Final outcome prediction is a challenge if there are no accompanying uncertainty calculations, or an inability to map prior examples into the case at hand. That is, are the cases that led to a prediction sufficiently like a current case, or are there some material distinguishing issues in the present case that might render those predictions useless? Moreover, the level of granularity is too coarse. It would be helpful to measure quality throughout the entire process. For example, in terms of transactional work, it’s way too late to know if an estate plan has errors after the testator has died, necessitating complex legal work to address problems that might have easily been resolved if caught earlier.
Outcome-dependent payment adjustments such as “holdback bucket payments” also miss the mark in terms of measuring work product throughout the process, possibly signaling a mid-course correction. Conversely, a well-written brief that furthers a client’s intent is amenable to valuation, and may be high quality even if the client loses a lawsuit for other reasons. Metrics based solely on outcome too easily incorporate factors outside a lawyer’s control, and therefore make it difficult to reward work based on its intrinsic value. Similarly, while a lawyer may want to measure repeat business and customer satisfaction as a quality metric, this is also quite coarse grain, and insufficient to distinguish between objective and subjective measures of quality.
One Sloan article from 2012, The Case for Standard Measures of Patent Quality, discusses the importance of quality standards for patents but doesn’t list a single measurable quantity. Quality metrics work best when applied industry-wide to avoid apples vs. oranges comparisons. Where ViewABill, for example, discusses the importance of quality metrics but doesn’t actually list any specific ones, it’s impossible to use their framework to compare legal service providers. Similarly, in one law firm consultant’s write-up about useful law firm metrics, nothing is given as a specific, measurable, quality metric.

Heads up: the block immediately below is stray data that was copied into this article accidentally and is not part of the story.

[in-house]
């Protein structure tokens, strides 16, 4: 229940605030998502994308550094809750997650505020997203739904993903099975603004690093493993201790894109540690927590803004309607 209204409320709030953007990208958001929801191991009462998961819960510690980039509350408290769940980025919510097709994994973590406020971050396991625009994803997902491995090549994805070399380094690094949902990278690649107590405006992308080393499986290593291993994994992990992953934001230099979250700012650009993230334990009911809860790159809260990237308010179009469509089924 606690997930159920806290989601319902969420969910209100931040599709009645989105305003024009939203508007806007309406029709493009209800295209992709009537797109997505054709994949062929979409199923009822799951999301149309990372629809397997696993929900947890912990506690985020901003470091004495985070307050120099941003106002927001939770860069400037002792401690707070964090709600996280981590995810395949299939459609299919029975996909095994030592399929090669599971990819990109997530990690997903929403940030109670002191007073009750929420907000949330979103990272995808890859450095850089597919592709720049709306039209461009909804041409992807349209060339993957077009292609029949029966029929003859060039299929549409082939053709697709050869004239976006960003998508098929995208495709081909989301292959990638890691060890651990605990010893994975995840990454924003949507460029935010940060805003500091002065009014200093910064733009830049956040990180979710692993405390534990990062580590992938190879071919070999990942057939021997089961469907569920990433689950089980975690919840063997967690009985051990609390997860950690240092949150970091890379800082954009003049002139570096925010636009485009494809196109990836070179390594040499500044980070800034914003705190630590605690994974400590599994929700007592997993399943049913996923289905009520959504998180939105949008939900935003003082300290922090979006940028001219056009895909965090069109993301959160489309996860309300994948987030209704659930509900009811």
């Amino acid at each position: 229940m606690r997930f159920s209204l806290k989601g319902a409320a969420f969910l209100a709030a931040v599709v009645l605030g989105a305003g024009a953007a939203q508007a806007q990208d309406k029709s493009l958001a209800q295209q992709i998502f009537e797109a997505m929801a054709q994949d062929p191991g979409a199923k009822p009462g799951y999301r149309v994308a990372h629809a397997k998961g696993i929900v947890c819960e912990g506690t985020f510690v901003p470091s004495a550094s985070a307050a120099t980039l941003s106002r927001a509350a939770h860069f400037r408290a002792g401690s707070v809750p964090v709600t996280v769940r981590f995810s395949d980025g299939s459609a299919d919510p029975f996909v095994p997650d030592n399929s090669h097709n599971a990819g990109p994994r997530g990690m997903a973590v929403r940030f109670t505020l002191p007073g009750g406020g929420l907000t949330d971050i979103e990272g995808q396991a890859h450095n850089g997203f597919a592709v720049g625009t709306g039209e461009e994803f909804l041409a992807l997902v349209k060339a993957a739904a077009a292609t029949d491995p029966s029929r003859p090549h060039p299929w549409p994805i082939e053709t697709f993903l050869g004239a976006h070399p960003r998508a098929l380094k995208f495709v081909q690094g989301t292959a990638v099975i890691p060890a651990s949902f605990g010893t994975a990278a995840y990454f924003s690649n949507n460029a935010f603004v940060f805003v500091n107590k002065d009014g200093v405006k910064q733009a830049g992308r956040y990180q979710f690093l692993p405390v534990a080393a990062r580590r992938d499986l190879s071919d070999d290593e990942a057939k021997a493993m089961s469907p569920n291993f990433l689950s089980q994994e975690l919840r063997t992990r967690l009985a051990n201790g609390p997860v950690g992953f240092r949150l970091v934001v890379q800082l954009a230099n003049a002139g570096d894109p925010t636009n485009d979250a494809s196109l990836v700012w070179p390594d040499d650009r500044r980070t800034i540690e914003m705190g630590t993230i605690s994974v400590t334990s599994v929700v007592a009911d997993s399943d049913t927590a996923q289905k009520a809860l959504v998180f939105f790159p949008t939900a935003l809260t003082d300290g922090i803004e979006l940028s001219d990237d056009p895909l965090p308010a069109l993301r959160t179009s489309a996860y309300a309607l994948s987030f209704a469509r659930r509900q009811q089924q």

For corporations with a large litigation profile, a risk portfolio is possible and metrics related to outcome goals can be correlated to process milestones. For example, DuPont came up with several factors involving early case assessment where outcome goals included not only final payout but also other characteristics important to management, such as how much time was taken by managers involved in the litigation. Factors even included early assessment of potential jury reaction. As DuPont highlights, measurement is key to improving both internal and external legal work:
Determining what to measure is a delicate balance between having a thorough metrics system and being overwhelmed by too much data. DuPont looks to metrics as an informational tool to measure performance in cost efficiency (the business of law) and quality and results (the practice of law). Our approach is unusual because it is used by case teams and primary law firms (or PLFs: firms with whom DuPont established exclusive relationships after its convergence process), not just by upper management, to continuously improve performance.
Based on focus groups with department management and in-house and outside counsel, four areas of performance were selected: traditional results (transaction costs, recoveries, and pay-outs); compliance with internal initiatives (for example, ensuring that every matter has an early case assessment and a budget); efficiency (case staffing, disbursements, and cycle time); and peer-to-peer (best practices and use of cost-saving technology). Quantitative measurements were set up, followed by a detailed analysis and interpretation of the data to ensure that the metrics set met our objectives.
Metrics are an integral part of the continuous improvement process, helping ensure that objectives are being met and that the organization is succeeding, and, just as importantly, identifying which programs are not working and where changes should be made. The DuPont metrics tell us more than the cost of improvements to a process or product. They tell us where to focus resources and help us discover the best practices that drive quality and results.
Management with metrics has led to a 40 percent reduction in the average cost of a case filed against DuPont because of the alliance between our in-house staff and PLFs to meet targets. In fact, in many cases we have surpassed our targets. One of the stated goals of our convergence program, for example, was to place 75 percent of new matters within the PLF network. Reports indicate that over 90 percent of new matters are being filed with our PLFs. This indicator is vital for several reasons: it demonstrates our commitment to building a long-term relationship with our PLFs; it gauges the success of the convergence and partnering program; and it increases savings to DuPont when work goes to firms we have selected as price/performance leaders in their practice area or region.